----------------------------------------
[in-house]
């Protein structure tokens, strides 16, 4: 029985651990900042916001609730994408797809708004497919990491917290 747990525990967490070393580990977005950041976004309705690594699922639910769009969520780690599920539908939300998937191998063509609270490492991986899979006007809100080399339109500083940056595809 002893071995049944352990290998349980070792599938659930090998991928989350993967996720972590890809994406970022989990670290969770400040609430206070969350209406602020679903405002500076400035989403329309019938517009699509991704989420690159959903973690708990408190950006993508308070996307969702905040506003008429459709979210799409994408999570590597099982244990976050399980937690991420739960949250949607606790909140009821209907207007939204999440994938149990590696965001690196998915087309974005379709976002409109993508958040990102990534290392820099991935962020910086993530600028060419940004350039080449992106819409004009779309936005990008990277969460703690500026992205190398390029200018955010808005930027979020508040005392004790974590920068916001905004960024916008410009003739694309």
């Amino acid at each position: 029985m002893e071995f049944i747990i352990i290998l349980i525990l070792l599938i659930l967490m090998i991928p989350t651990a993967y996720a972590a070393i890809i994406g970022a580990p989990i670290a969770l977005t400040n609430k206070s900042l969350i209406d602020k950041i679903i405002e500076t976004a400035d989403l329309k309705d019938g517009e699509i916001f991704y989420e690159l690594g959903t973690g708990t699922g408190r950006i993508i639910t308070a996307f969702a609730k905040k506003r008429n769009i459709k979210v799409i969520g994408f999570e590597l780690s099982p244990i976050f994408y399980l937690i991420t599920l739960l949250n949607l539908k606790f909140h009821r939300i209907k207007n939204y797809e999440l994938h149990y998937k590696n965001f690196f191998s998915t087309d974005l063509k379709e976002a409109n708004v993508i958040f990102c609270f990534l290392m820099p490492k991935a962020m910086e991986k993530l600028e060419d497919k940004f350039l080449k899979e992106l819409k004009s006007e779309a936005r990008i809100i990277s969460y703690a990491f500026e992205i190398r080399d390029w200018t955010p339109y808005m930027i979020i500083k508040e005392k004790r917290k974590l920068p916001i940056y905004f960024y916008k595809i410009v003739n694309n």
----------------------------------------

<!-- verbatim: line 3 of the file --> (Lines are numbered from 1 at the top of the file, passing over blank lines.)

């Amino acid at each position: 029985m002893e071995f049944i747990i352990i290998l349980i525990l070792l599938i659930l967490m090998i991928p989350t651990a993967y996720a972590a070393i890809i994406g970022a580990p989990i670290a969770l977005t400040n609430k206070s900042l969350i209406d602020k950041i679903i405002e500076t976004a400035d989403l329309k309705d019938g517009e699509i916001f991704y989420e690159l690594g959903t973690g708990t699922g408190r950006i993508i639910t308070a996307f969702a609730k905040k506003r008429n769009i459709k979210v799409i969520g994408f999570e590597l780690s099982p244990i976050f994408y399980l937690i991420t599920l739960l949250n949607l539908k606790f909140h009821r939300i209907k207007n939204y797809e999440l994938h149990y998937k590696n965001f690196f191998s998915t087309d974005l063509k379709e976002a409109n708004v993508i958040f990102c609270f990534l290392m820099p490492k991935a962020m910086e991986k993530l600028e060419d497919k940004f350039l080449k899979e992106l819409k004009s006007e779309a936005r990008i809100i990277s969460y703690a990491f500026e992205i190398r080399d390029w200018t955010p339109y808005m930027i979020i500083k508040e005392k004790r917290k974590l920068p916001i940056y905004f960024y916008k595809i410009v003739n694309n």